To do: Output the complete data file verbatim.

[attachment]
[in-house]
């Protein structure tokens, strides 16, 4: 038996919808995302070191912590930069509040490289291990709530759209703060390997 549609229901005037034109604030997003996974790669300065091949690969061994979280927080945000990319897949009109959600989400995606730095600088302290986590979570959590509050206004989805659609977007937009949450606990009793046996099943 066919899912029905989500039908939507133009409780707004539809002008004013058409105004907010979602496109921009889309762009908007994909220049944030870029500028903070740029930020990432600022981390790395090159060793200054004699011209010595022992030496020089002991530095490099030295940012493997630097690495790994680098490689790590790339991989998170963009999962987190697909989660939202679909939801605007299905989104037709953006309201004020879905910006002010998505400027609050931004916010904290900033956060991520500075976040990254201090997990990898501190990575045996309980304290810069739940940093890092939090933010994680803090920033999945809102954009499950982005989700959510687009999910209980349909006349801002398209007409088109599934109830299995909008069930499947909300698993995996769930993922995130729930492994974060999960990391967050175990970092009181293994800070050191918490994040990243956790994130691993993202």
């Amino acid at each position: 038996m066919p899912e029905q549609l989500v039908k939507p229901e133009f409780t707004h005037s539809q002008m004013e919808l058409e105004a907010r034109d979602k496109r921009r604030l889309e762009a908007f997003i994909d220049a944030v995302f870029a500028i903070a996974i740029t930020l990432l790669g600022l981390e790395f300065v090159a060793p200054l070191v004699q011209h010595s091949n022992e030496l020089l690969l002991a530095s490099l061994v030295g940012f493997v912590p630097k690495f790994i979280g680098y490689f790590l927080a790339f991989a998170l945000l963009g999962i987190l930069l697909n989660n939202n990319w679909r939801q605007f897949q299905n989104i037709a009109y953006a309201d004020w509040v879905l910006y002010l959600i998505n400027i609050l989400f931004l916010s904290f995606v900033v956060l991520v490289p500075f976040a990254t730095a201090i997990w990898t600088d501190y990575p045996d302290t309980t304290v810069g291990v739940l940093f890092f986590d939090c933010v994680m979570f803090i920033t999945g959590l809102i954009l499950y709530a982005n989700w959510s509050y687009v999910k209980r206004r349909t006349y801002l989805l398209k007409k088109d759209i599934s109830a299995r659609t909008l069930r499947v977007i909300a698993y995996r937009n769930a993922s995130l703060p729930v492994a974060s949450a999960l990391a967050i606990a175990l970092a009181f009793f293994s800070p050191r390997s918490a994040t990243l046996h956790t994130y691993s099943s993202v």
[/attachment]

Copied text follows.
[in-house]
């Protein structure tokens, strides 16, 4: 038996919808995302070191912590930069509040490289291990709530759209703060390997 549609229901005037034109604030997003996974790669300065091949690969061994979280927080945000990319897949009109959600989400995606730095600088302290986590979570959590509050206004989805659609977007937009949450606990009793046996099943 066919899912029905989500039908939507133009409780707004539809002008004013058409105004907010979602496109921009889309762009908007994909220049944030870029500028903070740029930020990432600022981390790395090159060793200054004699011209010595022992030496020089002991530095490099030295940012493997630097690495790994680098490689790590790339991989998170963009999962987190697909989660939202679909939801605007299905989104037709953006309201004020879905910006002010998505400027609050931004916010904290900033956060991520500075976040990254201090997990990898501190990575045996309980304290810069739940940093890092939090933010994680803090920033999945809102954009499950982005989700959510687009999910209980349909006349801002398209007409088109599934109830299995909008069930499947909300698993995996769930993922995130729930492994974060999960990391967050175990970092009181293994800070050191918490994040990243956790994130691993993202």
């Amino acid at each position: 038996m066919p899912e029905q549609l989500v039908k939507p229901e133009f409780t707004h005037s539809q002008m004013e919808l058409e105004a907010r034109d979602k496109r921009r604030l889309e762009a908007f997003i994909d220049a944030v995302f870029a500028i903070a996974i740029t930020l990432l790669g600022l981390e790395f300065v090159a060793p200054l070191v004699q011209h010595s091949n022992e030496l020089l690969l002991a530095s490099l061994v030295g940012f493997v912590p630097k690495f790994i979280g680098y490689f790590l927080a790339f991989a998170l945000l963009g999962i987190l930069l697909n989660n939202n990319w679909r939801q605007f897949q299905n989104i037709a009109y953006a309201d004020w509040v879905l910006y002010l959600i998505n400027i609050l989400f931004l916010s904290f995606v900033v956060l991520v490289p500075f976040a990254t730095a201090i997990w990898t600088d501190y990575p045996d302290t309980t304290v810069g291990v739940l940093f890092f986590d939090c933010v994680m979570f803090i920033t999945g959590l809102i954009l499950y709530a982005n989700w959510s509050y687009v999910k209980r206004r349909t006349y801002l989805l398209k007409k088109d759209i599934s109830a299995r659609t909008l069930r499947v977007i909300a698993y995996r937009n769930a993922s995130l703060p729930v492994a974060s949450a999960l990391a967050i606990a175990l970092a009181f009793f293994s800070p050191r390997s918490a994040t990243l046996h956790t994130y691993s099943s993202v």